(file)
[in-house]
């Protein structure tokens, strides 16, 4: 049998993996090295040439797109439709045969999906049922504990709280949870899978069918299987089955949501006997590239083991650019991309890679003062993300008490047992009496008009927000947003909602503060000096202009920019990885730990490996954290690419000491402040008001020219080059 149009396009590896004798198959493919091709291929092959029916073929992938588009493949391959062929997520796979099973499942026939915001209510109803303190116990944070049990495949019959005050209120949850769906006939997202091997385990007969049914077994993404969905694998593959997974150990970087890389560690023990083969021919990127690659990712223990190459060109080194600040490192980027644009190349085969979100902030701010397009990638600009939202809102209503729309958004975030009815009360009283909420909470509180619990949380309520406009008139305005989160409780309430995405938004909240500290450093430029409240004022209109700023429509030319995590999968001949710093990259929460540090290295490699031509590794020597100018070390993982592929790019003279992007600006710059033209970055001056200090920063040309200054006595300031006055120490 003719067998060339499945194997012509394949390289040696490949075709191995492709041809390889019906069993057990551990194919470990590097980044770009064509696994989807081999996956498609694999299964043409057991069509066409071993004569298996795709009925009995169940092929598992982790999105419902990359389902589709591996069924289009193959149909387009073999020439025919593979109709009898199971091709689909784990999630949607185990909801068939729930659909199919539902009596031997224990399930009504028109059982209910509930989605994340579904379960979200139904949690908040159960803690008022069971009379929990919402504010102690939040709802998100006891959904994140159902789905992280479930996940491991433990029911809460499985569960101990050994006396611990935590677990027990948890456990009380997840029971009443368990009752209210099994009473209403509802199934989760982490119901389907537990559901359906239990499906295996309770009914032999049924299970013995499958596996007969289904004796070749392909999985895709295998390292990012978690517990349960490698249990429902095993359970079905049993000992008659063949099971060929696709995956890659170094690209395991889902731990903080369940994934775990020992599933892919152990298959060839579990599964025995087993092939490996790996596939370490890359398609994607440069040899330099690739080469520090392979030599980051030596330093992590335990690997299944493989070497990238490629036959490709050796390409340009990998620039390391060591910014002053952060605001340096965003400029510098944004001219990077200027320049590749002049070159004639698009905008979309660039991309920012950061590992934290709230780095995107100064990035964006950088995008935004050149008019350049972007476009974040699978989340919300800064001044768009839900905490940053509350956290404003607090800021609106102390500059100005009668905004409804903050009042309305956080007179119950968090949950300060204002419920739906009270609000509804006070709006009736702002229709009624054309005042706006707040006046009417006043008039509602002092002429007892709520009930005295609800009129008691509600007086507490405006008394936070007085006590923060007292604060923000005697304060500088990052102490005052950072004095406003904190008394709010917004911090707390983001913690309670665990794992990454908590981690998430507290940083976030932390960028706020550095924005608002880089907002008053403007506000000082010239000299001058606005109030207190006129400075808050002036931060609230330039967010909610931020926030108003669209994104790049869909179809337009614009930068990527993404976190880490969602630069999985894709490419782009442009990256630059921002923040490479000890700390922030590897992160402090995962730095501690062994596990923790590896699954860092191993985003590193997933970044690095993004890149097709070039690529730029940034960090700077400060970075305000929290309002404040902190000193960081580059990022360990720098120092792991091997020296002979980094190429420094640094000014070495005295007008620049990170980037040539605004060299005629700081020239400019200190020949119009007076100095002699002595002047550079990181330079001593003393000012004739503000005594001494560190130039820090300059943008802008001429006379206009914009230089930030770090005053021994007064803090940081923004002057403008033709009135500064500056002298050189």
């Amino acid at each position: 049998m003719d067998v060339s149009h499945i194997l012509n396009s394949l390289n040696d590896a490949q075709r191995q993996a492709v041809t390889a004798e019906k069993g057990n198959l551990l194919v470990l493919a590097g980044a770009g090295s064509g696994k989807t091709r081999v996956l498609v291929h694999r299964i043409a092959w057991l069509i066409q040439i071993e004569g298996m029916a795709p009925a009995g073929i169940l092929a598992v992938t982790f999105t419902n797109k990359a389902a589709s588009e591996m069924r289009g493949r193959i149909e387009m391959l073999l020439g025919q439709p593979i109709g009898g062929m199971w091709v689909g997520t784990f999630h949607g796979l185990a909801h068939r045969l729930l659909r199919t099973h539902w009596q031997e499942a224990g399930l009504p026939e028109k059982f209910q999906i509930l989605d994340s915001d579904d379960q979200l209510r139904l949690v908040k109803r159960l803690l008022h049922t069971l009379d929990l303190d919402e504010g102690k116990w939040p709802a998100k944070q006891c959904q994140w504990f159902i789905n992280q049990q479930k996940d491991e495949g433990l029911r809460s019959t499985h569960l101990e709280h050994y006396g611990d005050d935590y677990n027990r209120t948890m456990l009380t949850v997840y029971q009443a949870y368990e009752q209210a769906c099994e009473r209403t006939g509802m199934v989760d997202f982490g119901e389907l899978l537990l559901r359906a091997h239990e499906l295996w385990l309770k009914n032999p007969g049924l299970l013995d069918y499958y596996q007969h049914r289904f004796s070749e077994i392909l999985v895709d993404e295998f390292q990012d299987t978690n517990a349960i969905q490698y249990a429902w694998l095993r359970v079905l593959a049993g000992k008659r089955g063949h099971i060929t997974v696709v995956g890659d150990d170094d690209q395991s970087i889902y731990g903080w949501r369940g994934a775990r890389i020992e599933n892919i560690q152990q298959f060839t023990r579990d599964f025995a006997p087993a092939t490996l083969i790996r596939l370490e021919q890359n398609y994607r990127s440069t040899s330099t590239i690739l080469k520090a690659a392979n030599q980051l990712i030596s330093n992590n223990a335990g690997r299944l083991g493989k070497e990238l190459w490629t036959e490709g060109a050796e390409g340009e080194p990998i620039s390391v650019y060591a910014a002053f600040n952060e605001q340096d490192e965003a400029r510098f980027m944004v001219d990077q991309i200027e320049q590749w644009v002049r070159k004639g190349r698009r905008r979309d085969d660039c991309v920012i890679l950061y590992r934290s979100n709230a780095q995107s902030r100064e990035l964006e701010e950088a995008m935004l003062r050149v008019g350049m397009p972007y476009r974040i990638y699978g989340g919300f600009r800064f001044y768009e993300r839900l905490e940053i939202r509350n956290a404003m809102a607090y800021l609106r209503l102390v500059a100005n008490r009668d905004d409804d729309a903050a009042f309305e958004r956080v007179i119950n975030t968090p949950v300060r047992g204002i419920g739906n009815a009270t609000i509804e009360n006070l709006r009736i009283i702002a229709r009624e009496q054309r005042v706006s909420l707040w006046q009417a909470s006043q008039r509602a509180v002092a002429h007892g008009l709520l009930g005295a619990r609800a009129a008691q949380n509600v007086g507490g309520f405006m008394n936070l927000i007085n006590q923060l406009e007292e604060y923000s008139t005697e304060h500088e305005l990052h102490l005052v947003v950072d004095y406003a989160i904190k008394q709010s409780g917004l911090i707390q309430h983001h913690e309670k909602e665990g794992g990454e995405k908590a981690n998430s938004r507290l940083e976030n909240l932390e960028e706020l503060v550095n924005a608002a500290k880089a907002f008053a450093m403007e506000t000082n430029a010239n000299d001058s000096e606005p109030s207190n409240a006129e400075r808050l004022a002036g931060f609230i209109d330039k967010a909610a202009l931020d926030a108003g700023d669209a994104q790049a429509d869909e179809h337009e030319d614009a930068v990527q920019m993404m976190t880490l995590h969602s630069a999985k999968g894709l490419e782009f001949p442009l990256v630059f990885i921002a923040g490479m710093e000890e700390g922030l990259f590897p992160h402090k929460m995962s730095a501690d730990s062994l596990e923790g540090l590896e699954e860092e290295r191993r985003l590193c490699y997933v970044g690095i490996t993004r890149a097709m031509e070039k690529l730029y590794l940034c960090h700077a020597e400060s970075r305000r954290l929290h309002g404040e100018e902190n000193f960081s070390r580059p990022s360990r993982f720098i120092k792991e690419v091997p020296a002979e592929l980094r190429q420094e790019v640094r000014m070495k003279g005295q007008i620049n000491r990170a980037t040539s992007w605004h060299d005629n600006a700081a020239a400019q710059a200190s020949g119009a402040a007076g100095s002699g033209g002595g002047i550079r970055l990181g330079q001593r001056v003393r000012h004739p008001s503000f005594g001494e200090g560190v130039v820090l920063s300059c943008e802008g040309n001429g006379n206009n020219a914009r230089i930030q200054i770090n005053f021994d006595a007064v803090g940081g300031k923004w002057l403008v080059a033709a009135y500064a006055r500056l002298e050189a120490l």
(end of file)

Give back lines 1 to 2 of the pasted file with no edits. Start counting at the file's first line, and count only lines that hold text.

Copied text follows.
[in-house]
């Protein structure tokens, strides 16, 4: 049998993996090295040439797109439709045969999906049922504990709280949870899978069918299987089955949501006997590239083991650019991309890679003062993300008490047992009496008009927000947003909602503060000096202009920019990885730990490996954290690419000491402040008001020219080059 149009396009590896004798198959493919091709291929092959029916073929992938588009493949391959062929997520796979099973499942026939915001209510109803303190116990944070049990495949019959005050209120949850769906006939997202091997385990007969049914077994993404969905694998593959997974150990970087890389560690023990083969021919990127690659990712223990190459060109080194600040490192980027644009190349085969979100902030701010397009990638600009939202809102209503729309958004975030009815009360009283909420909470509180619990949380309520406009008139305005989160409780309430995405938004909240500290450093430029409240004022209109700023429509030319995590999968001949710093990259929460540090290295490699031509590794020597100018070390993982592929790019003279992007600006710059033209970055001056200090920063040309200054006595300031006055120490 003719067998060339499945194997012509394949390289040696490949075709191995492709041809390889019906069993057990551990194919470990590097980044770009064509696994989807081999996956498609694999299964043409057991069509066409071993004569298996795709009925009995169940092929598992982790999105419902990359389902589709591996069924289009193959149909387009073999020439025919593979109709009898199971091709689909784990999630949607185990909801068939729930659909199919539902009596031997224990399930009504028109059982209910509930989605994340579904379960979200139904949690908040159960803690008022069971009379929990919402504010102690939040709802998100006891959904994140159902789905992280479930996940491991433990029911809460499985569960101990050994006396611990935590677990027990948890456990009380997840029971009443368990009752209210099994009473209403509802199934989760982490119901389907537990559901359906239990499906295996309770009914032999049924299970013995499958596996007969289904004796070749392909999985895709295998390292990012978690517990349960490698249990429902095993359970079905049993000992008659063949099971060929696709995956890659170094690209395991889902731990903080369940994934775990020992599933892919152990298959060839579990599964025995087993092939490996790996596939370490890359398609994607440069040899330099690739080469520090392979030599980051030596330093992590335990690997299944493989070497990238490629036959490709050796390409340009990998620039390391060591910014002053952060605001340096965003400029510098944004001219990077200027320049590749002049070159004639698009905008979309660039991309920012950061590992934290709230780095995107100064990035964006950088995008935004050149008019350049972007476009974040699978989340919300800064001044768009839900905490940053509350956290404003607090800021609106102390500059100005009668905004409804903050009042309305956080007179119950968090949950300060204002419920739906009270609000509804006070709006009736702002229709009624054309005042706006707040006046009417006043008039509602002092002429007892709520009930005295609800009129008691509600007086507490405006008394936070007085006590923060007292604060923000005697304060500088990052102490005052950072004095406003904190008394709010917004911090707390983001913690309670665990794992990454908590981690998430507290940083976030932390960028706020550095924005608002880089907002008053403007506000000082010239000299001058606005109030207190006129400075808050002036931060609230330039967010909610931020926030108003669209994104790049869909179809337009614009930068990527993404976190880490969602630069999985894709490419782009442009990256630059921002923040490479000890700390922030590897992160402090995962730095501690062994596990923790590896699954860092191993985003590193997933970044690095993004890149097709070039690529730029940034960090700077400060970075305000929290309002404040902190000193960081580059990022360990720098120092792991091997020296002979980094190429420094640094000014070495005295007008620049990170980037040539605004060299005629700081020239400019200190020949119009007076100095002699002595002047550079990181330079001593003393000012004739503000005594001494560190130039820090300059943008802008001429006379206009914009230089930030770090005053021994007064803090940081923004002057403008033709009135500064500056002298050189």